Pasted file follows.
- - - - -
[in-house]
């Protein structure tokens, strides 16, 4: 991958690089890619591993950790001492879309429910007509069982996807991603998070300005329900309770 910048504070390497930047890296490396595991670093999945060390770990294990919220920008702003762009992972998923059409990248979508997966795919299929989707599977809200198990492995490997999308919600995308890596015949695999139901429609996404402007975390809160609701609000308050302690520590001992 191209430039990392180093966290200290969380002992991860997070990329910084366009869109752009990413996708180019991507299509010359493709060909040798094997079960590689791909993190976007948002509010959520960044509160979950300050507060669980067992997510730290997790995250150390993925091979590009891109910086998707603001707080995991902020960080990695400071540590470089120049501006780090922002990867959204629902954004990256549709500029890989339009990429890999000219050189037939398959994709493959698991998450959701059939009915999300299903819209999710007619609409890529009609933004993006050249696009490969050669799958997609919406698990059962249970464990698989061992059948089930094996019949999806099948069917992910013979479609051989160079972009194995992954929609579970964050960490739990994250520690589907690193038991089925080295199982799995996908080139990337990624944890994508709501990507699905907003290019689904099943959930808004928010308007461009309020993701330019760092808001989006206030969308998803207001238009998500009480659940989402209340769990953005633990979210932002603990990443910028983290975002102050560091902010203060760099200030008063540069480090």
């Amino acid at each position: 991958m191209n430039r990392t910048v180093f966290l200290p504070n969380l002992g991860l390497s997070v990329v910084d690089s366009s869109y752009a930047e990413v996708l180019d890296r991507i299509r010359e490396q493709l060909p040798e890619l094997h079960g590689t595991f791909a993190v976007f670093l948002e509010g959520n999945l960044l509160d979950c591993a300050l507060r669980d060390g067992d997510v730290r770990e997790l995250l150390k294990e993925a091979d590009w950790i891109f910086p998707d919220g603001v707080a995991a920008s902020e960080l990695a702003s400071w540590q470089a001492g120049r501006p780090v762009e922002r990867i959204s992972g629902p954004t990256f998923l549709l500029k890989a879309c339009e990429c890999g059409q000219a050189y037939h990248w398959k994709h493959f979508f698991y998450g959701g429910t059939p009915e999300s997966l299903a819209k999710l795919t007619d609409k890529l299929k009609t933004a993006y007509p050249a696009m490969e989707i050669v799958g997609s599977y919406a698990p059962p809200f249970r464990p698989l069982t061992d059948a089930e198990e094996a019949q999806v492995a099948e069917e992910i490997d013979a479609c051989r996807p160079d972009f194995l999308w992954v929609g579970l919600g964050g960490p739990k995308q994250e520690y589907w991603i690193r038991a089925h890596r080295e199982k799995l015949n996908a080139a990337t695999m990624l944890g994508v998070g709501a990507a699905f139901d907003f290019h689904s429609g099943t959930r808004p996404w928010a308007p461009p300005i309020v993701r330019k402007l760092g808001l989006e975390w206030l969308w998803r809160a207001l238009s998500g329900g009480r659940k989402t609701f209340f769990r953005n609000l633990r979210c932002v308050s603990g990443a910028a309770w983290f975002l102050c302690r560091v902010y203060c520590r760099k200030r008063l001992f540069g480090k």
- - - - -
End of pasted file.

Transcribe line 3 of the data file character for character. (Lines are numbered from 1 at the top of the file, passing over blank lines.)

């Amino acid at each position: 991958m191209n430039r990392t910048v180093f966290l200290p504070n969380l002992g991860l390497s997070v990329v910084d690089s366009s869109y752009a930047e990413v996708l180019d890296r991507i299509r010359e490396q493709l060909p040798e890619l094997h079960g590689t595991f791909a993190v976007f670093l948002e509010g959520n999945l960044l509160d979950c591993a300050l507060r669980d060390g067992d997510v730290r770990e997790l995250l150390k294990e993925a091979d590009w950790i891109f910086p998707d919220g603001v707080a995991a920008s902020e960080l990695a702003s400071w540590q470089a001492g120049r501006p780090v762009e922002r990867i959204s992972g629902p954004t990256f998923l549709l500029k890989a879309c339009e990429c890999g059409q000219a050189y037939h990248w398959k994709h493959f979508f698991y998450g959701g429910t059939p009915e999300s997966l299903a819209k999710l795919t007619d609409k890529l299929k009609t933004a993006y007509p050249a696009m490969e989707i050669v799958g997609s599977y919406a698990p059962p809200f249970r464990p698989l069982t061992d059948a089930e198990e094996a019949q999806v492995a099948e069917e992910i490997d013979a479609c051989r996807p160079d972009f194995l999308w992954v929609g579970l919600g964050g960490p739990k995308q994250e520690y589907w991603i690193r038991a089925h890596r080295e199982k799995l015949n996908a080139a990337t695999m990624l944890g994508v998070g709501a990507a699905f139901d907003f290019h689904s429609g099943t959930r808004p996404w928010a308007p461009p300005i309020v993701r330019k402007l760092g808001l989006e975390w206030l969308w998803r809160a207001l238009s998500g329900g009480r659940k989402t609701f209340f769990r953005n609000l633990r979210c932002v308050s603990g990443a910028a309770w983290f975002l102050c302690r560091v902010y203060c520590r760099k200030r008063l001992f540069g480090k």